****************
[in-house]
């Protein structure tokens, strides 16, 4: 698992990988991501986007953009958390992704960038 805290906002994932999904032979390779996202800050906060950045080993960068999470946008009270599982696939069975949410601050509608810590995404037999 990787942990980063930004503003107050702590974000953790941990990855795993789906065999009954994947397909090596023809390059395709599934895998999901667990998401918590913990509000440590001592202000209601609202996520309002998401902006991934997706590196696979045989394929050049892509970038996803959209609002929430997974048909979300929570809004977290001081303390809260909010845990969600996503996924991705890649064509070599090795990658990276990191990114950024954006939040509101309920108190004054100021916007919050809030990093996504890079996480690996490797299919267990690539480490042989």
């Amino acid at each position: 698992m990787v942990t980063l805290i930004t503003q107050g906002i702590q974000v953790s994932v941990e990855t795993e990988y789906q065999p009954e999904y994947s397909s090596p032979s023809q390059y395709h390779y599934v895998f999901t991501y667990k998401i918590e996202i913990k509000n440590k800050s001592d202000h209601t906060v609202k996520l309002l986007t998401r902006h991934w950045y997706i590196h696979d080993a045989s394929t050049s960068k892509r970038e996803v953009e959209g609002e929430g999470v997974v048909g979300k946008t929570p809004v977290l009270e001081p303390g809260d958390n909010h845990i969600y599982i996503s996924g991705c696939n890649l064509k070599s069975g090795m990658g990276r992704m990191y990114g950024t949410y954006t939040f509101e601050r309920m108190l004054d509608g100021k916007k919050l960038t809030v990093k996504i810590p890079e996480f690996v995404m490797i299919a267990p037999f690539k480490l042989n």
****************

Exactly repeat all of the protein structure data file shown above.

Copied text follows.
[in-house]
């Protein structure tokens, strides 16, 4: 698992990988991501986007953009958390992704960038 805290906002994932999904032979390779996202800050906060950045080993960068999470946008009270599982696939069975949410601050509608810590995404037999 990787942990980063930004503003107050702590974000953790941990990855795993789906065999009954994947397909090596023809390059395709599934895998999901667990998401918590913990509000440590001592202000209601609202996520309002998401902006991934997706590196696979045989394929050049892509970038996803959209609002929430997974048909979300929570809004977290001081303390809260909010845990969600996503996924991705890649064509070599090795990658990276990191990114950024954006939040509101309920108190004054100021916007919050809030990093996504890079996480690996490797299919267990690539480490042989």
């Amino acid at each position: 698992m990787v942990t980063l805290i930004t503003q107050g906002i702590q974000v953790s994932v941990e990855t795993e990988y789906q065999p009954e999904y994947s397909s090596p032979s023809q390059y395709h390779y599934v895998f999901t991501y667990k998401i918590e996202i913990k509000n440590k800050s001592d202000h209601t906060v609202k996520l309002l986007t998401r902006h991934w950045y997706i590196h696979d080993a045989s394929t050049s960068k892509r970038e996803v953009e959209g609002e929430g999470v997974v048909g979300k946008t929570p809004v977290l009270e001081p303390g809260d958390n909010h845990i969600y599982i996503s996924g991705c696939n890649l064509k070599s069975g090795m990658g990276r992704m990191y990114g950024t949410y954006t939040f509101e601050r309920m108190l004054d509608g100021k916007k919050l960038t809030v990093k996504i810590p890079e996480f690996v995404m490797i299919a267990p037999f690539k480490l042989n």